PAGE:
Parliament, Thursday, 23 October 2019 – The Select Committee on Security and Justice yesterday visited the Beitbridge Port of Entry. The committee received a joint briefing from the Department of Home Affairs (DHA), the South African National Defence Force (SANDF) – and the South African Police Service (SAPS) spoke to the responsibilities of the respective departments in managing the border crossing and the systematic challenges they faced.

The committee noted the challenges relating to the close proximity of informal trading and the taxi rank at the port. Officials from the DHA said they have consulted with the municipality about the need to find alternative areas to which the taxi rank could be moved. Due to no response from the municipality, they have sought the intervention of the Member of the Executive Council (MEC) for CoGTA, the MEC for Transport and Community Safety, as well as the Department of Public Works (DPW).

The committee enquired about the mechanisms to inspect the goods brought through the port on large vehicles. The port services an average of 30 000 trucks, 40 000 light motor vehicles and 10 000 buses a month. The committee heard that there are scanners for both small and large vehicles at the points of inspection.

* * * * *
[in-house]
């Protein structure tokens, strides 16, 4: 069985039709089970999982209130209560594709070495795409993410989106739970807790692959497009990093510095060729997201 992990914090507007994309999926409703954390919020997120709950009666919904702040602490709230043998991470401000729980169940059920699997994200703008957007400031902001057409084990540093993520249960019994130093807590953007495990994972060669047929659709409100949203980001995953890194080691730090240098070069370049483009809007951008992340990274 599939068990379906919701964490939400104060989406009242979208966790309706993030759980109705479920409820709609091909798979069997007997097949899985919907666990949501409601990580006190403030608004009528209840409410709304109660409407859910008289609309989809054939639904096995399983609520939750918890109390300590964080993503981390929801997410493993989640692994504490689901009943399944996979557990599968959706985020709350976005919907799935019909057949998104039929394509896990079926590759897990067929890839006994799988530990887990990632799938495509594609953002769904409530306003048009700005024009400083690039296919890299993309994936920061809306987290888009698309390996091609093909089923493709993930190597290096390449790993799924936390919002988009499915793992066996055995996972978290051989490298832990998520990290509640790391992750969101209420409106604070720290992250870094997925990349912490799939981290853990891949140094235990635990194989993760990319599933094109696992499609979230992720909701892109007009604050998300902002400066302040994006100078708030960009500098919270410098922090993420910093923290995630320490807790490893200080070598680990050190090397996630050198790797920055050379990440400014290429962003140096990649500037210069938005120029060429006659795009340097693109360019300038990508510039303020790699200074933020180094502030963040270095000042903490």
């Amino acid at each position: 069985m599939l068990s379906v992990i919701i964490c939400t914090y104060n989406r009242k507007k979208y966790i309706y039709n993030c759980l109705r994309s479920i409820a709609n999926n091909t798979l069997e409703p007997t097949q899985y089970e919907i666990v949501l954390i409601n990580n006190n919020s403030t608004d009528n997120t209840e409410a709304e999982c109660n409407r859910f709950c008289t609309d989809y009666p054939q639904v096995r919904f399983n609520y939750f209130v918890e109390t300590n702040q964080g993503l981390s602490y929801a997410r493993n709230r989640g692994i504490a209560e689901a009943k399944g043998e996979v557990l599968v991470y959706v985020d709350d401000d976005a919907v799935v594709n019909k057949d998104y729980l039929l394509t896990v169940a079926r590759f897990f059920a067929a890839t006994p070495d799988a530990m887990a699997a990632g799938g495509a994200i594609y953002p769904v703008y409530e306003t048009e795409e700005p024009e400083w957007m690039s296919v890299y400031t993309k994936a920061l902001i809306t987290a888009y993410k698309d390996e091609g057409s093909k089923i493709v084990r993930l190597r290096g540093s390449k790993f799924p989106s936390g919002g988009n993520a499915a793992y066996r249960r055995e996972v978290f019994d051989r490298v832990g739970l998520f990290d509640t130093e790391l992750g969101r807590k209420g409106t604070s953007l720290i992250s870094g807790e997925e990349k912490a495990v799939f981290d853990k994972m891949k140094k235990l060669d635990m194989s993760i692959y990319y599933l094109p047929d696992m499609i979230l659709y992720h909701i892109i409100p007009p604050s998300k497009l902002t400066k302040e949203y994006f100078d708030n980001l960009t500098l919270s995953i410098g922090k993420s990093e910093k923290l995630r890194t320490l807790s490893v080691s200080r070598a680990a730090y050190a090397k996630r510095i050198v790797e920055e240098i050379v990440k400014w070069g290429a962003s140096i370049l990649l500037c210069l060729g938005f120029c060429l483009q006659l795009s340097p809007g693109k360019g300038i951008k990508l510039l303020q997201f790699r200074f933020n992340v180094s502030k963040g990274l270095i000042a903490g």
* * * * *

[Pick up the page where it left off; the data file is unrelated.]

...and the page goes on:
The committee noted the vast infrastructural challenges relating to poor road conditions, human resources challenges faced by the departments and the issues around the almost non-existent border fence. Officials from the Boarder Management Authority (BMA) requested that the committee assist by asking the DPW to prioritise these issues, which pose a particular challenge to the South African National Defence Force (SANDF) that has to patrol an area stretching up to 1 000 kilometres.

The committee heard that the SANDF budget and its human resources are just not enough to expand on these, and that the redeployment of members from Namibia to the Beit Bridge Port could possibly be an option to investigate. The committee thus notes that areas of high vulnerability need to be prioritised given the lack of resources.

Whilst taking cognisance of these challenges, the committee noted the view that the illegal crossing on the South African borders is not necessarily what contributes to the large number of undocumented foreign nationals in the country, but rather those who enter through the legal channels and end up settling in South Africa despite overstaying their visas.

The Chairperson of the committee, Ms Shahidabibi Shaikh, said: “The committee notes that there’s an attempt to coordinate government processes, but the manner of operation between the 10 departments operating at the border remains fragmented.”

She said an integrated approach is much needed to ensure the efficiency of the management of the border.


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